Bill for in-state Legacy Fund investing gets wide support

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BISMARCK, N.D. (AP) — State officials and business leaders voiced strong support for a bill Tuesday that would create a broader investment policy for North Dakota’s voter-approved oil tax savings account.

The bipartisan legislation would tap 20% of future oil tax collections coming into the Legacy Fund to help establish loans for expensive infrastructure projects and provide capital for in-state companies.

GOP Rep. Mike Nathe, the bill’s sponsor, has said less than 2% of the Legacy Fund’s principal is currently invested in North Dakota.

Insurance Commissioner Jon Godfread and others said that if passed the bill would diversify the state’s economy and establish a broader tax base by “developing and advancing North Dakota.”

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“This is North Dakota’s money,” Godfread told the House Finance and Taxation Committee. “These are the people’s dollars.”

Officials from the state-owned Bank of North Dakota and the North Dakota Commerce Department, chambers of commerce representatives and others spoke in favor of the legislation.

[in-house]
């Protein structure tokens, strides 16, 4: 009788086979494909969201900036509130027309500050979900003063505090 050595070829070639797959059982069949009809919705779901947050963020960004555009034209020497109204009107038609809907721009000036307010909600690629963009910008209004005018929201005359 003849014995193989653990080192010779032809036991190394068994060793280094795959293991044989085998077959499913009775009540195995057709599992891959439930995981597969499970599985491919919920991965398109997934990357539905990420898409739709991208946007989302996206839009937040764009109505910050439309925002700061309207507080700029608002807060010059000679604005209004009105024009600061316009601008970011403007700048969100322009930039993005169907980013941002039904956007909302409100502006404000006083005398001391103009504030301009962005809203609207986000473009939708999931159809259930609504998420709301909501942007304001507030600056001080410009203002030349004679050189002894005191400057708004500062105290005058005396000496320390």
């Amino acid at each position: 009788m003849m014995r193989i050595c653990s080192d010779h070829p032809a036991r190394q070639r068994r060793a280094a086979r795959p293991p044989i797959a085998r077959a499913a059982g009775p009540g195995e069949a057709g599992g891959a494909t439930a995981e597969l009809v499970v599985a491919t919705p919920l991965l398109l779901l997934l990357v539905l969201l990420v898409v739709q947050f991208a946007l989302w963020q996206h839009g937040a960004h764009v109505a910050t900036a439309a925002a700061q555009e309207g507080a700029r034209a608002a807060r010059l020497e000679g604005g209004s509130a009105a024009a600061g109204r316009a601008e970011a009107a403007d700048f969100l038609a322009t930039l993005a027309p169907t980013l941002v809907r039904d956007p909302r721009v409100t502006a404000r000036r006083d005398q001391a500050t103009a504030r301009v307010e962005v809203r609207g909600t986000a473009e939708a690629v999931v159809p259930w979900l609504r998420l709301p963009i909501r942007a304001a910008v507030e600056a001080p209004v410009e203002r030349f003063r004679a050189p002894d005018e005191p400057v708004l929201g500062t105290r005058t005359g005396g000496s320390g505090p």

No one at the hearing spoke in opposition.

Republican Rep. Craig Headland, the committee chairman, said the bill would almost certainly get a “do-pass” recommendation and will be forwarded to the full House this week for consideration.

In 2010, North Dakota voters endorsed a constitutional amendment that requires setting aside 30% of state tax revenues on oil and natural gas production in the Legacy Fund, which is now valued at about $8 billion. It’s expected to earn about $500 million in the next two-year budget cycle.

The most recent deposit into the fund was about $30 million in December.

Under the proposed legislation, earnings from investments would be used to establish a revolving loan fund. Loans from the fund would have an interest rate of less than 2%. They would be administered by the state-owned Bank of North Dakota for projects such as flood protection and water systems. Cities, counties and other political subdivisions would be eligible for loans.

A decade ago, revenue from the fund was parked mostly in short-term, low-risk and low-return U.S bonds that were guaranteed by government agencies. But annual earnings from the fund barely kept pace with inflation.

The State Investment Board now invests the Legacy Fund money internationally in a broad range of assets, including stocks, bonds and real estate, averaging a return of about 6%.